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Crimson Nation Should Be Seeing Red

The only statistic that counts in football is wins. Let’s be very clear about this because of what I am about to say: Arkansas got the win, Alabama did not. Having said that, the better team did not win the game and the loss puts a big dent on the Crimson Tide’s hopes for this season.

I know what you are thinking, and you are wrong. This is not going to be a column devoted to piling on the struggles of freshman kicker Leigh Tiffin. I am not. Well, not entirely. Tiffin is a specialist. He had one job and he failed at it. He missed three field goals (one in overtime that would have won the game) and missed an extra point that would have allowed the game to go to a third overtime. That is 10 points he left on the board in a one point loss. It should have never gotten to that point.

Quarterback John Parker Wilson, making his first career start on the road, completed 80 percent of his passes for three scores (two of them in regulation). His final line: 16-for-20, 243 yards, 3 touchdowns 0 interceptions

Wide receivers D.J. Hall (6 rec., 144 yards, 1 TD) and Keith Brown: (7 rec., 96 yards, 1 TD) came up huge as well. This season, Brown has had receiving totals of 132, 99, 82, and 96 and Hall was the team’s leading wide receiver from last year. That is big boy football.

Until Saturday — and even this is debatable — Alabama had not faced quality competition but the same defenses torched by Brown and now Hall were also responsible for stuffing the Tide’s running game. Their two featured backs, Ken Darby and Jimmy Johns, combined for just 87 yards on 34 carries. Darby came into the season seemingly poised to eclipse Shaun Alexander as the team’s leading rusher, but has averaged three yards per carry this season. Neither he nor Johns were able to average those three yards against Arkansas.

Patience with the running game is not only understandable, it is a necessity. This is not patience, this is stubbornness. Arrogance. Stupidity. Why in the world would run the ball twice as many times as you throw it when the running game is averaging 2.3 yards per carry and the passing game produces 243 yards and three scores? A passing game should always average more yards per attempt than even a good running game, but 2.3 yards per rush and 9.6 yards per pass should tip the run/pass balance in favor of the pass.

Going beyond the numbers, Mike Shula repeatedly called running plays that sent Darby and Johns at the middle of the Arkansas defense. The gains were minimal at best and it put the offense in third-and-long situations all afternoon. This is not new. It is very similar to what happened in previous games this season. Despite being at a disadvantage, Wilson and the passing game consistently made plays.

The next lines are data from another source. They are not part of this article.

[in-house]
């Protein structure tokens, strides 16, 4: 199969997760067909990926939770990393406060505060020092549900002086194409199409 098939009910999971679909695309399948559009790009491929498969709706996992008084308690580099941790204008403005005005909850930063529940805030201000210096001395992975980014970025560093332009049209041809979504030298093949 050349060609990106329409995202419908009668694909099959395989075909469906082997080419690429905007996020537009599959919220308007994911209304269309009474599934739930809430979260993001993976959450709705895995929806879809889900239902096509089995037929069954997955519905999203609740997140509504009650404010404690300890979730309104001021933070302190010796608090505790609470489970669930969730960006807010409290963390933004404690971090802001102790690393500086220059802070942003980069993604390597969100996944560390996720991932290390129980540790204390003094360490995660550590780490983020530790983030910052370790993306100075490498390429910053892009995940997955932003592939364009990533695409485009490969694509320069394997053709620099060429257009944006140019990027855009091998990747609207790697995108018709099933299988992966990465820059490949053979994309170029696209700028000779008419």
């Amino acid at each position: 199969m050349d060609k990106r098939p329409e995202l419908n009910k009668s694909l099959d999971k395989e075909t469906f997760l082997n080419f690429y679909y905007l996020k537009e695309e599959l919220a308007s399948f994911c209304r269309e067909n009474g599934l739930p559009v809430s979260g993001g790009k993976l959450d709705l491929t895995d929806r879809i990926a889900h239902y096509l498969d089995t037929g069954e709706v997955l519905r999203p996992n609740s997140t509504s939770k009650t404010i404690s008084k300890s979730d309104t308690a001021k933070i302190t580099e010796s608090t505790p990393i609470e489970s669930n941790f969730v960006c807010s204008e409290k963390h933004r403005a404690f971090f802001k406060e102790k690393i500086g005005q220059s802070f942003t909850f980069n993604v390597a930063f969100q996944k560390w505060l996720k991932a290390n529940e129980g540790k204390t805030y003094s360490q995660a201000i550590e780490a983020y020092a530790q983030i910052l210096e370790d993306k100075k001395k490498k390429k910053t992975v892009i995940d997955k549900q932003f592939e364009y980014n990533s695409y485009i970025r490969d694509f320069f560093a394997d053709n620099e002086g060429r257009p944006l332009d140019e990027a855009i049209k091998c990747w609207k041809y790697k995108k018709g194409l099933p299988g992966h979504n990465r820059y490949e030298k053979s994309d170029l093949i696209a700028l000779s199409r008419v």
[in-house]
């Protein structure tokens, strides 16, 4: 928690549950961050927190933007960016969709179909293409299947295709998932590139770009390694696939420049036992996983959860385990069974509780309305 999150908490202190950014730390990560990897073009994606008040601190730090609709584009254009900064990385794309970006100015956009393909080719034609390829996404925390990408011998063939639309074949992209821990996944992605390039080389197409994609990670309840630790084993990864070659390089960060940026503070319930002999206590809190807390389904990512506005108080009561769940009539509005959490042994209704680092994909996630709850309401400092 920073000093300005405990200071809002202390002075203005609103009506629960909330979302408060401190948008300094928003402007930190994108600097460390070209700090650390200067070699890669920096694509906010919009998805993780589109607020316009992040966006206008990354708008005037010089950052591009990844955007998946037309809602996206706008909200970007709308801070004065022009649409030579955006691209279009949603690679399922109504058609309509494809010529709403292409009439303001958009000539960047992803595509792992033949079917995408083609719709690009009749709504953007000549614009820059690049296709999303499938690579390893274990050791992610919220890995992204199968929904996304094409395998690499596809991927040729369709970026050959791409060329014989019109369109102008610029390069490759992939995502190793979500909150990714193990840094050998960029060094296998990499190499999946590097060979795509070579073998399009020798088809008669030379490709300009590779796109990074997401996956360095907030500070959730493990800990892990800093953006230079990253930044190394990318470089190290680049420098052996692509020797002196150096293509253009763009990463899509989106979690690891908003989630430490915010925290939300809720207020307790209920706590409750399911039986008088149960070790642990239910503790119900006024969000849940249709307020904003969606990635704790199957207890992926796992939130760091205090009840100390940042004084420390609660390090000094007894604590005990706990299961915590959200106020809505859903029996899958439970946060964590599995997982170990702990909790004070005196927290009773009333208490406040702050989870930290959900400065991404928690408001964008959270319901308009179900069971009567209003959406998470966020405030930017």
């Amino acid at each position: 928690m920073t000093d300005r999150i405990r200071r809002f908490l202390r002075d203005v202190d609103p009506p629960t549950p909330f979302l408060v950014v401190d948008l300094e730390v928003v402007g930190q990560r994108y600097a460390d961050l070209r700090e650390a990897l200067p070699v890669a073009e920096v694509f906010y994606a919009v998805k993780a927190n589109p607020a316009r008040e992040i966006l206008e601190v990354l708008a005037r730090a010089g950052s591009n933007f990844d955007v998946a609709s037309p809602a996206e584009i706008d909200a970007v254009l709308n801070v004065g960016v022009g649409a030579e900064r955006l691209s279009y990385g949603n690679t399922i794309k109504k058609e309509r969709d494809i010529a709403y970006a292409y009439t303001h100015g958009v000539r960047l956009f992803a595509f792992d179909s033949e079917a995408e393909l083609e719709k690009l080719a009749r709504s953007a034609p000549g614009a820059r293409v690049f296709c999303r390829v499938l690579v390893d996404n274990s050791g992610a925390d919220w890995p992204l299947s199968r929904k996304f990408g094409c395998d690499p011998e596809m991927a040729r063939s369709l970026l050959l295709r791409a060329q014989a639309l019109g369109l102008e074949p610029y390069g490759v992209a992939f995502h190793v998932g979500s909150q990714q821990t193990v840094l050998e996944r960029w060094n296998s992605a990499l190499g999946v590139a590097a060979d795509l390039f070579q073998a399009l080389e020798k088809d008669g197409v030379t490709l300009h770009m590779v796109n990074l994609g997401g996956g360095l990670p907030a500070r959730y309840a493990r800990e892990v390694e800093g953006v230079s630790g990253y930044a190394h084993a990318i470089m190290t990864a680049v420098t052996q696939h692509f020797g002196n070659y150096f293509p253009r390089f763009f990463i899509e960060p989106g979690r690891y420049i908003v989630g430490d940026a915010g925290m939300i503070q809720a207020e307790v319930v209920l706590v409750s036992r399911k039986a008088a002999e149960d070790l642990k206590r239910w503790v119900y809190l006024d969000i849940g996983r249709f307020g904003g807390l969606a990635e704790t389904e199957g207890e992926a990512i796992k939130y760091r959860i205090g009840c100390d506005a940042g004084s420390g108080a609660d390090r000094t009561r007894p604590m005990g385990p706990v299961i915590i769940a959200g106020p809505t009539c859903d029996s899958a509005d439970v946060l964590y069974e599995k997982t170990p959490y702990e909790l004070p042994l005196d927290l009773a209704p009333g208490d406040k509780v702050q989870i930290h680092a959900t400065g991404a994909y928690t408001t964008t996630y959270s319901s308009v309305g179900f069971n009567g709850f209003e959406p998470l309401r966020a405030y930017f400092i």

Most offensive coordinators at all levels believe in the concept of running to set up the pass. It is sound football strategy. There are coaches who prefer passing to set up the run. There are some coaches who adjust to the way the game is being played and make moving the ball and scoring the ball their primary objective rather than foolish adherence to a broken game plan.

And now let’s look at Arkansas’ offense:

Quarterback Mitch Mustain: 7-for-22, 97 yards, 1 touchdown, 3 interceptiions

Running back Darren McFadden: 25 carries, 113 yards, 1 TD

Running back Felix Jones: 4 car., 65 yards

McFadden is the best running back in the SEC (sorry, Kenny Irons, but you saw this coming). No one outside the SEC (and Auburn) knows this because Arkansas really is a bad team and McFadden will fly under the radar just as Norwood did at Mississippi State. Stopping him is all a team can hope to accomplish.

One way Alabama might have contained the Arkansas ground game was by putting a lot of points on the board through its passing game. Hang 21 quick points on an opponent and see how many times they run the football. Most coaches, presumably those not named Shula, would or reduce the number of rushing plays or abandon them altogether to get back in the game. Sometimes the best defense is a good offense.

On the flipside, Mustain, a freshman, could not consistently complete passes despite having a 6’6″ receiver in Marcus Monk. His only touchdown pass came in the second overtime. The Razorback passing game showed no sign of being a consistent threat. It did not have to be. Alabama could not slow the run and could not force Mustain to beat them with his arm.

Tiffin is an easy scapegoat but the kicking game will right itself in good time. As Jamie Christiansen recovers from injury, he will replace Tiffin as Alabama’s kicker. Last year Christiansen kicked three game-winning field goals last year. Shula better fix the play calling or Tiffin will not be the only one being replaced.

About Josh Hathaway